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Fig taste test

Fresh fig

I might have plucked the first fig too early, but the ants were starting to carve gullies in the skin, so I figured I should beat them to it.  No drops of nectar, though, and the hole at the end didn't look as open as in the photos I've perused online.

Ripe figPerhaps that's why our first fig was tasty, but not the flavor explosion I'd hoped for.  What do you seasoned fig-growers think --- is this fig ripe, or should I have waited a few more days?

This didn't turn out to be our first real fig taste, though, because Mark and I were treated to lightly roasted figs at my brother's wedding.  Wow!

From a search of the internet, roasting a fig sounds as simple as cutting it in half, drizzling on a bit of olive oil, and roasting at 425 for 10 to 12 minutes.  That's a recipe I'll definitely be trying as more of our figs ripen up. 

Our chicken waterer keeps day old chicks and ancient hens well-hydrated so they stay healthy.

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About us: Anna Hess and Mark Hamilton spent over a decade living self-sufficiently in the mountains of Virginia before moving north to start over from scratch in the foothills of Ohio. They've experimented with permaculture, no-till gardening, trailersteading, home-based microbusinesses and much more, writing about their adventures in both blogs and books.

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This pretty much looks like my fig when I harvested it. I didn't wait for the juice to run or the bottom to open up, mainly because I wanted the fig rather than it go to some critter. It was still more flavorful than a fresh fig from the store. Its best to be careful when dealing with fresh figs. So far my experience has lead me to believe that figs dont have much flavor when fresh, but develop better flavor when dried (or roasted. Maybe I just havent seen a figs full potential yet:)
Comment by MamaHomesteader Fri Aug 31 09:46:01 2012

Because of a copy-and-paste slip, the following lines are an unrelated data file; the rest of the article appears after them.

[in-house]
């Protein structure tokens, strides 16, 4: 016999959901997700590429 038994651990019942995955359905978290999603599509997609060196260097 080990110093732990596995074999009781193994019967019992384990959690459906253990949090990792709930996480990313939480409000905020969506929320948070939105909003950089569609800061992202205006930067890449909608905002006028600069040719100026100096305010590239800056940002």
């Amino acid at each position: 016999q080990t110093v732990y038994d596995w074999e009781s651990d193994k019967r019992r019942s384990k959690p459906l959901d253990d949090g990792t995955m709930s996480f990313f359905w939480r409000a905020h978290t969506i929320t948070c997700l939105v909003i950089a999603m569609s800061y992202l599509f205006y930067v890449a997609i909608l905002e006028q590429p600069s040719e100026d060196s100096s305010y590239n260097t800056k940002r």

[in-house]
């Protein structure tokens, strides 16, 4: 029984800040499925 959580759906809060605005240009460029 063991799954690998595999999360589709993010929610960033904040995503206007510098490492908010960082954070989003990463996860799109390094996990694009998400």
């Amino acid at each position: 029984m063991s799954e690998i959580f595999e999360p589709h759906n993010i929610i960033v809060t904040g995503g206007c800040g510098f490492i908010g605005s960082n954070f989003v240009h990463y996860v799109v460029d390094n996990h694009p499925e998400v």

MamaHomesteader --- I was wondering if that was the case --- that fresh figs are just not as exciting as dried or roasted figs. No worries since I adore both of those types of figs. :-)
Comment by anna Fri Aug 31 10:10:17 2012
I am dying to try making homemade fig newtons.
Comment by Eric in Japan Fri Aug 31 11:01:56 2012

That fresh fig looks very tasty! Over here you can usually only find dried figs, which are quite nice too.

Some fruits just taste better when they are dried, I think. One of my favorite snacks is dried apricots. IMO they taste better than fresh ones, even if you let the fresh ones ripen until they fall off the tree. Possibly because the flavor is more concentrated?

Comment by Roland_Smith Fri Aug 31 11:51:52 2012

Eric --- I know what you mean --- I'm a fan of fig newtons too. On the other hand, if given a choice between a good dried fig and a fig newton, I'd usually choose the former, so I guess I just like dried figs. :-)

Roland --- I totally agree with you. I've tried fresh apricots and had about the same feeling I did with these figs --- the flavors needed to be concentrated.

Comment by anna Fri Aug 31 18:51:27 2012
I ate fresh figs in California and when ripe there is no comparison for me--they are the fruit of the gods. I don't really care for them dried, but fresh they should be soft and juice and not REALLY sweet, but delicately sweet and flavorful like other ripe, homegrown fruits, and texture is a big part.
Comment by Anonymous Fri Aug 31 19:03:37 2012
Anonymous --- Hmmm. Wish I'd been treated to a really ripe homegrown fig so I could tell if this one was ripe. What do you do to determine ripeness?
Comment by anna Fri Aug 31 19:26:35 2012
There are many kinds of fig, and you can't judge ripeness in one variety by another. Our brown turkish figs are still green outside with inside white except near the center when ripe. A good sign is when bees and ants start working on the blossom end. Another is softness. Just a light pinch.
Comment by Errol Sat Sep 1 09:22:28 2012
Daddy --- The different varieties do make it tough to get definitive ripeness info. By your standards, I'm guessing this fig was ripe, but not sure....
Comment by anna Sat Sep 1 12:02:39 2012

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